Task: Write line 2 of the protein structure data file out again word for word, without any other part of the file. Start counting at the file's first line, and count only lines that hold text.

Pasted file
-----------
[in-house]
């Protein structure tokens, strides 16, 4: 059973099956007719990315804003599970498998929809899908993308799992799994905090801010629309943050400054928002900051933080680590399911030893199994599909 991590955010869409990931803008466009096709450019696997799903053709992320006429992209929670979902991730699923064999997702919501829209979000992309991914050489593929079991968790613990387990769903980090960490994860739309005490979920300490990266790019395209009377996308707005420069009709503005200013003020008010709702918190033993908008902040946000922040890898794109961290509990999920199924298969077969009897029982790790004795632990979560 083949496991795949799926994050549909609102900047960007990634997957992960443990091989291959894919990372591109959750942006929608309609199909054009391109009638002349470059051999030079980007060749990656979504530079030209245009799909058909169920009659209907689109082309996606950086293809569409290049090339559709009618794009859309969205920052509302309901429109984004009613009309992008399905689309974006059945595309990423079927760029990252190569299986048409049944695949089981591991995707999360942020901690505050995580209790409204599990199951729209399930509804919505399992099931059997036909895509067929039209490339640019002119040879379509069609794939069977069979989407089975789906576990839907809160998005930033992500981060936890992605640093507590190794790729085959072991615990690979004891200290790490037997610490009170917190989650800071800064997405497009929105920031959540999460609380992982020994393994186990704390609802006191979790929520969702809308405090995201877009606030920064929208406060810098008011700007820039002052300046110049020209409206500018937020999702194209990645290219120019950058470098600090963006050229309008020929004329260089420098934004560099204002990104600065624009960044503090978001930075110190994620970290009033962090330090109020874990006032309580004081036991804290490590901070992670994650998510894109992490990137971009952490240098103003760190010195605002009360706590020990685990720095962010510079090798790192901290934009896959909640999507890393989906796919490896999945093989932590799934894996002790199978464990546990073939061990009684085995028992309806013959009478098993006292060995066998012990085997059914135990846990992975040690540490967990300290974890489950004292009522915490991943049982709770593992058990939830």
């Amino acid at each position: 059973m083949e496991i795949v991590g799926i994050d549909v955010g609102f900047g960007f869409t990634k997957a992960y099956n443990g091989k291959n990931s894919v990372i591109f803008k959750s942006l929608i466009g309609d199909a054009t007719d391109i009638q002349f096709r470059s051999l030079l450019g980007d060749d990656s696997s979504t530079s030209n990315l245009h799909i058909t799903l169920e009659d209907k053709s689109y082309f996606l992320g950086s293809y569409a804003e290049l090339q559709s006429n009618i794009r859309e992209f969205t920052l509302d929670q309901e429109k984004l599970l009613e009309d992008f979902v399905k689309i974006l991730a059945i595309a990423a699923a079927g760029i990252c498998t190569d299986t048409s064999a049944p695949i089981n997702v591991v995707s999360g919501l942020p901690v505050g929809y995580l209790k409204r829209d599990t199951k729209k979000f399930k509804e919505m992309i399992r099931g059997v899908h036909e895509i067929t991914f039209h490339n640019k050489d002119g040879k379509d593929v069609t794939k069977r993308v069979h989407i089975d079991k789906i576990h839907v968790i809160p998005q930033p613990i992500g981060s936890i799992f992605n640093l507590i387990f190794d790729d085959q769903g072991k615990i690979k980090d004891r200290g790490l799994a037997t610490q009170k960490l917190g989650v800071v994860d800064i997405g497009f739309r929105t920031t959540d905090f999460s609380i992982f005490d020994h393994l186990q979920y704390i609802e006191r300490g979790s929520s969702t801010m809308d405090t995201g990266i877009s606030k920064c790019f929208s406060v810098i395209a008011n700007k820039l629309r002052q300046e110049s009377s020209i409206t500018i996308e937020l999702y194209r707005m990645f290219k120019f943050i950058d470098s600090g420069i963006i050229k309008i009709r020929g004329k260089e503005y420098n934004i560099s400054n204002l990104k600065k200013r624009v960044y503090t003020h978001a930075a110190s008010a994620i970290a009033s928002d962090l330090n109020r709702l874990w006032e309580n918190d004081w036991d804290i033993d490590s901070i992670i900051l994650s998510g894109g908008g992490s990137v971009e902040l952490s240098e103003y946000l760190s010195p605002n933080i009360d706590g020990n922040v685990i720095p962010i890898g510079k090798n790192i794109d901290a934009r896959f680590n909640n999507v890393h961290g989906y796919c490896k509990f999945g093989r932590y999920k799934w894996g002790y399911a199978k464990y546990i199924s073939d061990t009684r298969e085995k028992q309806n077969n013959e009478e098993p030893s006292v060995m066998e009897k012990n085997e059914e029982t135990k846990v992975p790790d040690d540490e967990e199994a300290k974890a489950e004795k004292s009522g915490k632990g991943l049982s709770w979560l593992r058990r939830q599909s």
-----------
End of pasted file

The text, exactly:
């Protein structure tokens, strides 16, 4: 059973099956007719990315804003599970498998929809899908993308799992799994905090801010629309943050400054928002900051933080680590399911030893199994599909 991590955010869409990931803008466009096709450019696997799903053709992320006429992209929670979902991730699923064999997702919501829209979000992309991914050489593929079991968790613990387990769903980090960490994860739309005490979920300490990266790019395209009377996308707005420069009709503005200013003020008010709702918190033993908008902040946000922040890898794109961290509990999920199924298969077969009897029982790790004795632990979560 083949496991795949799926994050549909609102900047960007990634997957992960443990091989291959894919990372591109959750942006929608309609199909054009391109009638002349470059051999030079980007060749990656979504530079030209245009799909058909169920009659209907689109082309996606950086293809569409290049090339559709009618794009859309969205920052509302309901429109984004009613009309992008399905689309974006059945595309990423079927760029990252190569299986048409049944695949089981591991995707999360942020901690505050995580209790409204599990199951729209399930509804919505399992099931059997036909895509067929039209490339640019002119040879379509069609794939069977069979989407089975789906576990839907809160998005930033992500981060936890992605640093507590190794790729085959072991615990690979004891200290790490037997610490009170917190989650800071800064997405497009929105920031959540999460609380992982020994393994186990704390609802006191979790929520969702809308405090995201877009606030920064929208406060810098008011700007820039002052300046110049020209409206500018937020999702194209990645290219120019950058470098600090963006050229309008020929004329260089420098934004560099204002990104600065624009960044503090978001930075110190994620970290009033962090330090109020874990006032309580004081036991804290490590901070992670994650998510894109992490990137971009952490240098103003760190010195605002009360706590020990685990720095962010510079090798790192901290934009896959909640999507890393989906796919490896999945093989932590799934894996002790199978464990546990073939061990009684085995028992309806013959009478098993006292060995066998012990085997059914135990846990992975040690540490967990300290974890489950004292009522915490991943049982709770593992058990939830």